The headline of a Jan. 20 guest column in The Advocate asks “Why shouldn’t recreational anglers have a say in red snapper quotas?” The column’s writer, fishing guide Bryan Carter, makes the case that the Gulf of Mexico Fishery Management Council should convene a panel of recreational fishermen to ensure their voice is heard in the contentious and often ridiculous debate over red snapper management. Carter goes on to write “we can’t” deny input from any stakeholder if we are truly seeking the best possible solution? The headline asks a great question. Recreational anglers, the largest stakeholder in the debate both in numbers and in economic impact, should certainly have a say in red snapper quotas. But, the better question is: “Will recreational fisherman get that say with the Gulf Council?”
History tells us absolutely not. The proposed recreational panel would only be a puppet for commercial interests.
I am a serious recreational fisherman who has followed fumbling, Band-Aid management and shouting matches with the Gulf Council for more than a decade. The council regularly asks anglers for input, holding public meetings across the Gulf states. More than 200 concerned anglers like me attended an August 2014 meeting in Baton Rouge to tell the council not to divide the recreational and charter snapper seasons.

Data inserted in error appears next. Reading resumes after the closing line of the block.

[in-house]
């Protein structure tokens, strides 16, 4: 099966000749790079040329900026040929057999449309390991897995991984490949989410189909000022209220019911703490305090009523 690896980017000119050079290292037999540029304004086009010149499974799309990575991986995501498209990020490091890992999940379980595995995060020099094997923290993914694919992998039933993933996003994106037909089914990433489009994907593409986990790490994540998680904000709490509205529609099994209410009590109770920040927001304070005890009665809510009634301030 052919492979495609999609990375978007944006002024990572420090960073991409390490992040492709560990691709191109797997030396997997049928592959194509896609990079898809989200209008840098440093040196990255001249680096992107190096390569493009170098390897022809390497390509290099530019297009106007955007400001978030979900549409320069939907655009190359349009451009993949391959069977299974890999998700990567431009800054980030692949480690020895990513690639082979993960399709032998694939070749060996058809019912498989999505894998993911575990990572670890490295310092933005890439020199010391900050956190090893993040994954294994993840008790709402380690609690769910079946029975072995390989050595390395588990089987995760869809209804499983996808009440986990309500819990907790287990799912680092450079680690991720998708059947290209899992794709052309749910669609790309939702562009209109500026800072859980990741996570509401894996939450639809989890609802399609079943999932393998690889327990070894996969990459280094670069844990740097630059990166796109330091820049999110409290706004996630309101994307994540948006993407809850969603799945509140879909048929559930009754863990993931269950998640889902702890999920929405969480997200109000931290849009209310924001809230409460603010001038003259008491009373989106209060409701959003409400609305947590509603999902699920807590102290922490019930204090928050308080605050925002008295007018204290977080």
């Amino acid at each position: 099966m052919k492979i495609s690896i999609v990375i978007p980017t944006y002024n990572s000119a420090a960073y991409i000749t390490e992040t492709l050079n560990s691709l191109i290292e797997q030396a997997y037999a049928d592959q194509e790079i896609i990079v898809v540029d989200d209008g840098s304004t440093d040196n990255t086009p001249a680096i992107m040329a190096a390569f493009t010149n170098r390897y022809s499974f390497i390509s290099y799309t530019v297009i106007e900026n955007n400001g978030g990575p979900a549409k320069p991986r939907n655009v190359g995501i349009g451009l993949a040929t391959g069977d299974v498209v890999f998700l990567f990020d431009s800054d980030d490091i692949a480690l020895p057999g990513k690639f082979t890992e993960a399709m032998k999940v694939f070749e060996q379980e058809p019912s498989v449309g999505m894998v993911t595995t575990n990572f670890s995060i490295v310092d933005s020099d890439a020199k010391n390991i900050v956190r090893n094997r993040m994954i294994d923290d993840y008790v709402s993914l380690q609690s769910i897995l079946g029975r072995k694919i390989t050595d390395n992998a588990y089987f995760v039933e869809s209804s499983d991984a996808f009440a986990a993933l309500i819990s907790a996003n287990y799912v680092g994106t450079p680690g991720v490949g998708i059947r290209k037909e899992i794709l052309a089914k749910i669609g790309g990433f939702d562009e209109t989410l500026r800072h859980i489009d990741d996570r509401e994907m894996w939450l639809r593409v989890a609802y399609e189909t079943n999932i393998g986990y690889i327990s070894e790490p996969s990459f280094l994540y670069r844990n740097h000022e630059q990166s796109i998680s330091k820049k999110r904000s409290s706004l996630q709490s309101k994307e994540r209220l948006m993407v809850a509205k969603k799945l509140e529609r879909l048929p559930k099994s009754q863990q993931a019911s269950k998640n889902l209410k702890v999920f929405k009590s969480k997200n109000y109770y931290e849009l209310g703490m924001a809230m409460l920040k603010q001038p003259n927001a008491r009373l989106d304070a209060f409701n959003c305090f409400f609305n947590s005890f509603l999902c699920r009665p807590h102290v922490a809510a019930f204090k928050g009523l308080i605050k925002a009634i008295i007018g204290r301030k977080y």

Those against “sector separation” outnumbered those for 10-1 at that meeting. More than 90 percent of the email comments to the council opposed it, and the council’s own Reef Fish Advisory Committee voted 6-5 against the division.
Yet, the council still approved sector separation. Louisiana Department of Wildlife and Fisheries surveys of licensed recreational anglers show more than 80 percent want management authority removed from the Gulf Council denying input from recreational fisherman and its existing advisory panels, what reason do we have to believe it will listen to a new panel?
It should be noted that commercial fishing and environmental groups have invested countless hours and dollars denying recreational input in this process. However, they are the ones most enthusiastic about forming the panel. Certain council members, appointed to represent Louisiana’s commercial fisherman, recommended the recreational panel’s formation. Pardon the pun, but something is fishy.
Recreational fisherman have said repeatedly we want the council and federal fisheries managers to give us the same consistent, conservation and science based fisheries management we get from Louisiana’s Department of Wildlife and Fisheries. It’s a simple request. And we don’t need a suspiciously-formed panel to deliver that request.